Spitfire banking in flight

Spitfire banking in flight

Douglas Bader sitting on airplane

Douglas Bader sitting on airplane

Hurricane Mark I, No 85 Squadron, summer 1940

Hurricane Mark I, No 85 Squadron, summer 1940


Two RAF Hurricanes

RAF Spitfires

RAF Spitfires

British Aces of World War Two

The Battle of Britain

By , Dec. 2003. Updated July 5, 2011.

After the fall of France and the Low Countries in June 1940, Hitler looked next to conquer the defiant British, still holding out under Sir Winston "We shall never surrender" Churchill. In 1940, Britain was still the Ruler of the Waves; the Royal Navy was the best in the world; and the English Channel lay between Germany's continental conquests and the British Isles.

Persuaded by promises from Luftwaffe Reichsmarshal Herman Goering, Hitler decided to bomb the British into submission, before attempting a cross-Channel invasion. With the aid of hindsight, it seems a ludicrous proposition; the limits of airpower having been amply demonstrated in Korea and Vietnam. But in 1940, fresh from the blitzkrieg conquests of Poland, Denmark, Norway, the Low Countries, and France, and still utterly pleased with the fearsome impact of their Stukas, Heinkels, and Messerschmitts in those campaigns, Hitler gave Goering the go-ahead to reduce the English resistance from the air. The Wehrmacht's transports stayed at anchor.

The Germans made these decisions despite the poor condition of the Luftwaffe to wage such a conflict:

The British had been preparing an aerial defense of their island since 1937, under the direction of Air Marshal Sir Hugh Dowding. While short of pilots, they had almost 700 modern Spitfires and Hurricanes available in June of 1940. Furthermore, under the direction of Lord Beaverbrook, the British aircraft industry was producing 400 fighters a month by late 1940, compared to 200 per month by the Germans. On July 10, 1940, the Battle of Britain began with Luftwaffe attacks on English Channel convoys, with the dual purpose of destroying British shipping and of drawing out the RAF into battle and destroying it as well. Through mid-August they attacked British airfields and radar stations as well, and persuaded themselves that they were wearing down the RAF, when in fact the opposite was the case. The British air defense system was technically-advanced, well-organized, and flexible. Radar stations at Hawkinge, Manston, Lympne, and Tangmere along the Channel Coast, backed up by inland sites at Eastchurch, Martlesham, Harwich, Rochford, etc. provided RAF Fighter Command with details on approaching German aircraft. Fighter Command then gave instructions to Sector, Group, and Squadron commanders.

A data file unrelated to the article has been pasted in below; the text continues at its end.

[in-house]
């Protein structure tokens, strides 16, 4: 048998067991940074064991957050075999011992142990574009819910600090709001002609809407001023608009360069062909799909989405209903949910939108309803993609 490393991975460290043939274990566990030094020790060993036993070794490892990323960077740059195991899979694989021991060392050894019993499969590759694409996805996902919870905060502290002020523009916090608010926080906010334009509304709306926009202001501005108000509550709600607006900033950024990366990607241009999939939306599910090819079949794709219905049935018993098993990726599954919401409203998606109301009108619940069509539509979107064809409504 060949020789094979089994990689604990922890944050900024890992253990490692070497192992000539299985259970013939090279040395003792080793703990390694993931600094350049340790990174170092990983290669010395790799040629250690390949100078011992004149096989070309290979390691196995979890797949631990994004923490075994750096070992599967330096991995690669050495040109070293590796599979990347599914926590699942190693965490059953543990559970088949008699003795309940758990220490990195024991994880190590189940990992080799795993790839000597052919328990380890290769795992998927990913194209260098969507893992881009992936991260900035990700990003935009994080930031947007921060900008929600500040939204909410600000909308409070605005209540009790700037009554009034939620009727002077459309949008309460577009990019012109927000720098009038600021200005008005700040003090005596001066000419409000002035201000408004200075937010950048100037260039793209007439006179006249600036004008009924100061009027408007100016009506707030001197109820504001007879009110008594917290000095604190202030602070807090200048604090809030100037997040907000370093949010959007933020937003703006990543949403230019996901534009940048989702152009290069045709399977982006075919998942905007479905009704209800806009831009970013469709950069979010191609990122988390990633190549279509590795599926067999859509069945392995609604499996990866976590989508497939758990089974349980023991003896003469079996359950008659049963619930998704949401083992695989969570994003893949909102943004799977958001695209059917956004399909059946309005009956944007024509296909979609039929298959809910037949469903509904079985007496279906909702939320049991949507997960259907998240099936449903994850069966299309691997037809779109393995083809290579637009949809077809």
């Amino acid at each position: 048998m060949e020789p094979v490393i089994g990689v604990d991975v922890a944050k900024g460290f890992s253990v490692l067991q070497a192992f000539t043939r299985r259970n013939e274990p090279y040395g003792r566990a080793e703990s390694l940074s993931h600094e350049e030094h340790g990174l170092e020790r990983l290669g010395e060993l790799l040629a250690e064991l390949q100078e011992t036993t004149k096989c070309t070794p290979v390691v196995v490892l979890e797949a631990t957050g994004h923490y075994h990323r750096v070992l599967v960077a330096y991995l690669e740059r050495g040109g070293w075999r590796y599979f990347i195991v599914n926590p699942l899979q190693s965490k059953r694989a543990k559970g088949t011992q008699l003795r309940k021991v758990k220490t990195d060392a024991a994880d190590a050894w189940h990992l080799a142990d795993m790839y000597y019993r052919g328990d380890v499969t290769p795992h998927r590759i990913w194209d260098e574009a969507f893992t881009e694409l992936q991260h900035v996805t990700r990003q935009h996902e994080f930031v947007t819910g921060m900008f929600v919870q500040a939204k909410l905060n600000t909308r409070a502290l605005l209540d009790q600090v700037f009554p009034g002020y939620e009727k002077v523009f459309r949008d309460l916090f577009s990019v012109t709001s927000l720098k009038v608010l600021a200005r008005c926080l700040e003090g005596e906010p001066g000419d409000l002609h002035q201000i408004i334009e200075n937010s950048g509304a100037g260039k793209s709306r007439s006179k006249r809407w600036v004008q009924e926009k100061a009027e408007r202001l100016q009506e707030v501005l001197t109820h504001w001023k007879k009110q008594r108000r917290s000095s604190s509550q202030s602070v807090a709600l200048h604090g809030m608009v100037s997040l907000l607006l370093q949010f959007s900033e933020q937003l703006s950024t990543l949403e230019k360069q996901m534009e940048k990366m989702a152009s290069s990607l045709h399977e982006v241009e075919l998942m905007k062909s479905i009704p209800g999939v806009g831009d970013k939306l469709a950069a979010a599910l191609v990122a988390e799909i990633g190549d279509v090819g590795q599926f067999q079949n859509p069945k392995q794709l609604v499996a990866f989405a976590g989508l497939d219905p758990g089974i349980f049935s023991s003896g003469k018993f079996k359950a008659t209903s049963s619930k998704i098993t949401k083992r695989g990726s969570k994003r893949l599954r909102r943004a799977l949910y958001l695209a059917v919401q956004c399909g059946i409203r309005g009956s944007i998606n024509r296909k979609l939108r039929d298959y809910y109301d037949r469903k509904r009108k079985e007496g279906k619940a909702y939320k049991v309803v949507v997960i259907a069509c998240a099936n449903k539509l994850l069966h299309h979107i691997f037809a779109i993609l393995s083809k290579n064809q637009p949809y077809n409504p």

On August 13, the Luftwaffe launched an all-out attack on the RAF airfields, code-named Adlertag ("Eagle Day"). Poor weather and fierce RAF fighter defense hampered the Luftwaffe bombers from doing much damage. At a cost of 13 fighters, the RAF shot down 45 Luftwaffe aircraft. But the Germans continued to focus on the RAF for the next month. Frustrated by the inability to destroy the RAF, the Germans switched to night bombing of cities on September 5. This was the beginning of the Blitz; while not evident to the British people at the time, the greatest threat had passed. While the Blitz inflicted terrible casualties on the English people, the RAF continued to gather strength from this point on.

One of the great British aces of the Battle of Britain was a man with artificial legs! Douglas Bader had lost his legs while flying a Bristol Bulldog from Kenley to Woodley airfield in 1931. The doctors amputated both his legs, and Bader was not expected to survive, but he did, and with the aid of tin legs, even began flying again. He was grounded for the next several years, but after war broke out he was back in the air. He quickly rose to command 222 Squadron, and by June of 1940 was in command of 242 Squadron, the only Canadian squadron in the RAF at the time. On August 9, 1941, his luck ran out: he collided with a Bf 109, went down, and was captured by the Germans. He was imprisoned at the infamous Colditz castle. The great German ace, General Adolf Galland, cooperated in delivering to Bader a pair of artificial legs that the British air-dropped into France. Bader survived the war, was knighted in 1976 by Queen Elizabeth for his services to amputees, and passed away in 1982. Read more about Bader here.

Top British AcesKillsComment
James "Johnnie" Johnson 38.0 top WWII British ace, flew Spitfires
Brendon E. Finucane 32.0 Irish, 65 Sqn, later KIA
Robert Braham 29.0 POW June '44, night fighter, 3DSO, 3DSC
Robert Stanford Tuck 29.0 2+ years as POW, 92 & 257 Sqns
F. R. Carey 28.0 43 Sqn
J. H. "Ginger" Lacey 28.0 Hawker Hurricane pilot, 501 Sqn
Neville. F. Duke 28.0  
E. G. Lock 25.0  
B. Drake 24.5 213 Sqn
G. Allard 23.8 85 Sqn, KIA
Douglas Bader 22.5  

After the Battle, Winston Churchill said in the House of Commons "The gratitude of every home in our island, in our Empire, and indeed, throughout the world, except in the abodes of the guilty, goes out to the British airmen, who, undaunted by the odds, unwearied in their constant challenge and mortal danger, are turning the tide of world war by their prowess and by their devotion. Never in the field of human conflict was so much owed by so many to so few!"

Recommended Web sites:

Remembering the Battle of Britain

Douglas Bader

Recommended Books:

The Battle of Britain: The Greatest Air Battle of World War II, by Richard Hough

Spitfire Mark II Aces 1939-41 (Osprey Aircraft of the Aces, No 12), by Alfred Price - featuring stories of ten leading Battle of Britain aces